I had reason to call into my local Tesco superstore over the weekend and while there I checked out the location of the sweets and chocolates. They were in an aisle, in a direct line to the checkouts but far enough away for little Johnny not to pester mum because sweets are at eye level right by the till.

That’s fine, as far as it goes. But just four paces away from the self-service check-outs were two large displays of sweets, chocolates and crisps. If Tesco is really serious about customers making healthier choices it should move sweets and chocolates to the far side of every store, and not just pay lip service to the idea.

I’ve been banging on about Tesco, but they are not the only culprits. Most of the large supermarket chains have sweets in close proximity to the till, but just far enough away for them to be able to claim the moral high ground.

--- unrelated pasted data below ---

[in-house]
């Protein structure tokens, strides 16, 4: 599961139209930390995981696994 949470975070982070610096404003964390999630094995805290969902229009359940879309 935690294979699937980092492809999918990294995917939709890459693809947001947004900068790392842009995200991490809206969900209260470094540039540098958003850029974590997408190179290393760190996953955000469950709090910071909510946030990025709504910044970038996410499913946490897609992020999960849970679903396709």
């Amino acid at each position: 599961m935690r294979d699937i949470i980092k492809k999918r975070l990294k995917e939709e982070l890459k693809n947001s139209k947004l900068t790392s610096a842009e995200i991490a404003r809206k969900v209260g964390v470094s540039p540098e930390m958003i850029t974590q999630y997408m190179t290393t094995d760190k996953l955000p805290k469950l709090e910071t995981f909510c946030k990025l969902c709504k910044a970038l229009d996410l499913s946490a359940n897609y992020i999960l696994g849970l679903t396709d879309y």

Whatever they tell us, supermarkets are in business for themselves, not their customers. We should never forget that.

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Categories: Moans and groans

A toll for non-Kentish drivers is good start

by The Codgers' Club Monday, May 26 2014

by Alan Watkins

It’s about time the men of Kent (and also the Kentish men) began campaigning for independence. After all, the hairy ones with the skirts north of Hadrian’s Wall look set to go their own way.

The Welsh (from whom it seems possible your scribe may be descended) are gabbling their own language, sliding steadily into financial instability, and have never accepted that after the defeat of Owen Glyndwr’s rebellion in the early 1400s they are subservient to London.

In the last year the Cornish have been given recognition. So why shouldn’t Kent?

Just think of the powers it would give us.

We could lift the tolls on the boundary gates (aka The QEII Bridge).